Format: Paperback|Vine Customer Review of Free Product( What's this? )
This is the second 'very short introduction' book that I've read after Symmetry  and I find the format very appealing if somewhat dry. If you are familiar with the series, you'll know that they have to cover a lot of ground in a compact succinct format but that they have crammed a lifetime of expertise and thought-provoking material into a tiny pocketbook format.

In the case of international security, Browning has attempted to frame the question in many ways beyond the narrow usage of the term in the widespread media. There are plenty of contentious subjects under such an umbrella and Browning gives highlights the key elements well.

The text is a little terse in parts and lacks the personality that might be found in a book with a less tightly constrained format but is an excellent primer to the subject and good for any reader who wants to have a wider perspective on the challenges facing the security of humans and nations (and the conflicting needs of each).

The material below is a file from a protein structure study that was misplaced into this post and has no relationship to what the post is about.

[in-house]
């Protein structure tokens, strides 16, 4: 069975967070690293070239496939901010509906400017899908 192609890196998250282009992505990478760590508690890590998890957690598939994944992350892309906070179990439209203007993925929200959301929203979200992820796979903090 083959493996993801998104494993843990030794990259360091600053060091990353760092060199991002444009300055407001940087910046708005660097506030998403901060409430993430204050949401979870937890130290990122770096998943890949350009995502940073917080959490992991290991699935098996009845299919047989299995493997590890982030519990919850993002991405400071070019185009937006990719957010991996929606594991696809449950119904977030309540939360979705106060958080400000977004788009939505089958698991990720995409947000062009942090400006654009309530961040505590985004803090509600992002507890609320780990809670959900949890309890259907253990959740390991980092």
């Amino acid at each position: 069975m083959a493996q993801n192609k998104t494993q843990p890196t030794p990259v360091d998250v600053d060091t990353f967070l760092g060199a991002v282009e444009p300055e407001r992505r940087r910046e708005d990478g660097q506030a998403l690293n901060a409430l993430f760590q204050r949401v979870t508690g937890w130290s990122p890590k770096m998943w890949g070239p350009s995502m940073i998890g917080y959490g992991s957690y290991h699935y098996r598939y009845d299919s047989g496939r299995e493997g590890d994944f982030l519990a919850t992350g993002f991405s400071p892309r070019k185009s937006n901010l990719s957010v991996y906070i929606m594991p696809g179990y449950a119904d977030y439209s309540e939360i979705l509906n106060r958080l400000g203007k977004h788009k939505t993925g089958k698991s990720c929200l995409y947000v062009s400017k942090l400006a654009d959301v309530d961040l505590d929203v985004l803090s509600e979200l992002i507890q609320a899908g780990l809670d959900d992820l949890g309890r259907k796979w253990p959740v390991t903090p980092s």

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VINE VOICEon 17 April 2014
Format: Paperback|Vine Customer Review of Free Product( What's this? )
"International Security" provokes the cool balanced tones of political apparatchik mixed with military deliberations in strategic think tanks.

Mr Browning invokes socio-economic arguments and the view from the more deprives areas of the world. There is a lot to like in his writing and at times I occasionally thought the shorter format did not do him any justice. That said, I also felt the impression that there were major issues that could have had more coverage. I would certainly recommend this to the lay person, and there are certain aspects that would enrich debate,